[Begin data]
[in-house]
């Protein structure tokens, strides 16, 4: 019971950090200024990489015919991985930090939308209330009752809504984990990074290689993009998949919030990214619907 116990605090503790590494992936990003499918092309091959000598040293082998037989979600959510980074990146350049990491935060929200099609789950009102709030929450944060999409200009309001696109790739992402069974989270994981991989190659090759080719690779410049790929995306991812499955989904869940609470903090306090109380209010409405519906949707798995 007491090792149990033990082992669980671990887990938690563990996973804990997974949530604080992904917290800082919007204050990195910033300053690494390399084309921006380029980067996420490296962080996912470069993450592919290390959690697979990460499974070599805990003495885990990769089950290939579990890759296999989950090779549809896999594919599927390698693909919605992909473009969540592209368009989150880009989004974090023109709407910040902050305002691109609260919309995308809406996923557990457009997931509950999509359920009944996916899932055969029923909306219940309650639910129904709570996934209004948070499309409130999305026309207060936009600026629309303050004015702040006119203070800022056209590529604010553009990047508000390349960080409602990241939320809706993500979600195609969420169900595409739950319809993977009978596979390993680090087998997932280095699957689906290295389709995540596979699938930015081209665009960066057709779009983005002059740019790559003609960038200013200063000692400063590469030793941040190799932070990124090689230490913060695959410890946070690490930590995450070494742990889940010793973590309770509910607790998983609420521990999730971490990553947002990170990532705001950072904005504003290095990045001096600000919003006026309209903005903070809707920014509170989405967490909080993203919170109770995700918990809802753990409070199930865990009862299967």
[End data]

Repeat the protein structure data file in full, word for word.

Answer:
[in-house]
């Protein structure tokens, strides 16, 4: 019971950090200024990489015919991985930090939308209330009752809504984990990074290689993009998949919030990214619907 116990605090503790590494992936990003499918092309091959000598040293082998037989979600959510980074990146350049990491935060929200099609789950009102709030929450944060999409200009309001696109790739992402069974989270994981991989190659090759080719690779410049790929995306991812499955989904869940609470903090306090109380209010409405519906949707798995 007491090792149990033990082992669980671990887990938690563990996973804990997974949530604080992904917290800082919007204050990195910033300053690494390399084309921006380029980067996420490296962080996912470069993450592919290390959690697979990460499974070599805990003495885990990769089950290939579990890759296999989950090779549809896999594919599927390698693909919605992909473009969540592209368009989150880009989004974090023109709407910040902050305002691109609260919309995308809406996923557990457009997931509950999509359920009944996916899932055969029923909306219940309650639910129904709570996934209004948070499309409130999305026309207060936009600026629309303050004015702040006119203070800022056209590529604010553009990047508000390349960080409602990241939320809706993500979600195609969420169900595409739950319809993977009978596979390993680090087998997932280095699957689906290295389709995540596979699938930015081209665009960066057709779009983005002059740019790559003609960038200013200063000692400063590469030793941040190799932070990124090689230490913060695959410890946070690490930590995450070494742990889940010793973590309770509910607790998983609420521990999730971490990553947002990170990532705001950072904005504003290095990045001096600000919003006026309209903005903070809707920014509170989405967490909080993203919170109770995700918990809802753990409070199930865990009862299967």